Works Consulted

    "The Berlin Airlift." Web. 3 Jun. 2014.

      This site gives an introduction to the Berlin Airlift, as well as activities that teach the Berlin Airlift.

    Clare, John D. "Causes of the Cold War." Web. 3 Jun. 2014.

      Clare covers the different causes of the war, such as ideological reasons and aims.

    Cleveland, Harland. "The Cold War: An Eyewitness Perspective." National archives. 21 October 2006. Web. 1 Jun. 2014.

      This article gave some U.S. context during the Cold War.

    "Containment and the Marshall Plan." U.S. History. Web. 30 May 2014.

      This article explains the concept of containment in the United States.

    Curtis, Glenn. "The Warsaw Pact." Web. 3 Jun. 2014.

      Curtis offers more information on the Warsaw Pact during the Cold War.

    Dallek, Robert. The Lost Peace. HarperCollins Publishers, 2010. Print.

      Dallek's book covered many aspects of the Cold War, notably information of President Truman.

    DeHart, Bruce J. "Declaration on Liberated Europe." ABC CLIO. 2011. Web. 3 Jun. 2014.

      This article goes into detail on who signed the Declaration on Liberated Europe and what it entailed.

    "The End of the Cold War." U.S. History. Web. 1 Jun. 2014.

      The article gives information on the fall of the Berlin Wall and the end of the Cold War.

    "The Fall of the Berlin Wall." Web. 3 Jun. 2014.

      This article gives details on the fall of the Berlin Wall.

    "Fall of the Soviet Union." The Cold War Museum. Web. 3 Jun. 2014.

      This article goes into the details of the end of the Cold War.

    "Formation of NATO and Warsaw Pact." History. Web. 31 May 2014.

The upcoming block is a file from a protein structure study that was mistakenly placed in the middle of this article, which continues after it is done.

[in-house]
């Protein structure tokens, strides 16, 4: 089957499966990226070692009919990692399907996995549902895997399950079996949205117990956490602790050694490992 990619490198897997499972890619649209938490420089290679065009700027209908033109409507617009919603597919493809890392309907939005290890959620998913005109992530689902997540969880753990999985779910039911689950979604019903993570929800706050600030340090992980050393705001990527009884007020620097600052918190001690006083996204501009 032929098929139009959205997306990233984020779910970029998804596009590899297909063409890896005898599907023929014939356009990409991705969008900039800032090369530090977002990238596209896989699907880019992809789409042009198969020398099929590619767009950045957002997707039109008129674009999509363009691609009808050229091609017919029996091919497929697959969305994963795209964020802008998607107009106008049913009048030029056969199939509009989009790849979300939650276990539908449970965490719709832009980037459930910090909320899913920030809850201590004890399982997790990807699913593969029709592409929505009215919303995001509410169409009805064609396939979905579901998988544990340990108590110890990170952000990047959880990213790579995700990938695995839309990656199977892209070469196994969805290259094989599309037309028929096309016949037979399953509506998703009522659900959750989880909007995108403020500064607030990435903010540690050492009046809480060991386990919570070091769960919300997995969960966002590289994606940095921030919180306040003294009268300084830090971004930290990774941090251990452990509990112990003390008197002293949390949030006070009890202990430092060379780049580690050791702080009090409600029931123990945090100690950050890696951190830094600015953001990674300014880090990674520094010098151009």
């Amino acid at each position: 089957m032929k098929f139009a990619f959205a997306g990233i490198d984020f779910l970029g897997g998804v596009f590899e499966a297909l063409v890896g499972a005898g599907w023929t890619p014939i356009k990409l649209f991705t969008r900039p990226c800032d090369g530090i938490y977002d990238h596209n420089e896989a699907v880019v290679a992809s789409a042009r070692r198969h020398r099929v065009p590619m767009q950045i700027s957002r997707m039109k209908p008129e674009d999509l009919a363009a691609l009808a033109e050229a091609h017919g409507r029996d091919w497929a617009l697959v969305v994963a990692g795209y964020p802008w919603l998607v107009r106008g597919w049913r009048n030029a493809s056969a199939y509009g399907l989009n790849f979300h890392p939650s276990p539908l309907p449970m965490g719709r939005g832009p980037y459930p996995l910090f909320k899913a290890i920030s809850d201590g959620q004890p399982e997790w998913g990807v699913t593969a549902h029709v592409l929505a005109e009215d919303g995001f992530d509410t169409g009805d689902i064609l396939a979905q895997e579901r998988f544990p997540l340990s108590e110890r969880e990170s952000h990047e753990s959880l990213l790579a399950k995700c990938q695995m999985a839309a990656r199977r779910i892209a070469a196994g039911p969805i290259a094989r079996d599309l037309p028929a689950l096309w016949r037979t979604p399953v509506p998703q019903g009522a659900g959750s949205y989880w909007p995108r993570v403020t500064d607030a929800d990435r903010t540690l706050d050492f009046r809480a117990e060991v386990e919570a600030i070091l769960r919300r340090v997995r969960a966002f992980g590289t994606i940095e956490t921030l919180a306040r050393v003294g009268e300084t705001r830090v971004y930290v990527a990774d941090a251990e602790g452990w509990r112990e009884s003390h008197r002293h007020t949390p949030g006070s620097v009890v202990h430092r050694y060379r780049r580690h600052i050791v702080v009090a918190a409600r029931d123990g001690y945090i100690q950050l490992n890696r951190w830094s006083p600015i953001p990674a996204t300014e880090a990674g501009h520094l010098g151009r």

This article explains when NATO was formed and how the Warsaw Pact was formed in response.

    Gaddis, John Lewis. "The Cold War: A New History." Penguin Press, 2005. Print.

      This book narrates different topics of the Cold War, including causes, events, and the results.

    Hoffman, David E. "The Dead Hand." DoubleDay Publishing, 2009. Print.

      This book covers the major events of the nuclear arms race.

    "Ideological Foundations of the Cold War." Harry S. Truman Library and Museum. Web. 1 Jun. 2014.

      This site explores the beliefs of the two sides of the Cold War.

    "The Korean War." Web. 1 Jun. 2014.

      This site offers an introduction and overview of the Korean War.

    Miller, Roger Gene. To Save a City: The Berlin Airlift, 1948-1949. Texas A&M University Press, 2000. Print.

      This book describes how the U.S. intervened in Germany with the Berlin Airlift.

    "North Atlantic Treaty Organization, 1949." Office of the Historian. Web. 1 Jun. 2014.

      This article gives more information on NATO.

    "Nuclear Arms Race." American Museum of Natural History. Web. 1 Jun. 2014.

      This site talks about the nuclear arms race through a U.S. perspective.

    Stokesbury, James L. "A Short History of the Korean War." New York: Harper Perennial, 1990. Print.

      In Stokesbury's book, he describes the major events of the Korean War.

    "What was the Cold War?" History Learning Site. 2014. Web. 1 Jun. 2014.

      This site gives an overview of the causes of the Cold War.






Prime Minister Winston Churchill, President Franklin D. Roosevelt, and Premier Josef Stalin at the Yalta Conference, February 1945. Photograph from the Army Signal Corps Collection in the U.S. National Archives. Photo #: USA C-543 (Color).


Additional Resources by Anna Santiago

A Divided Berlin
Author: Anna Santiago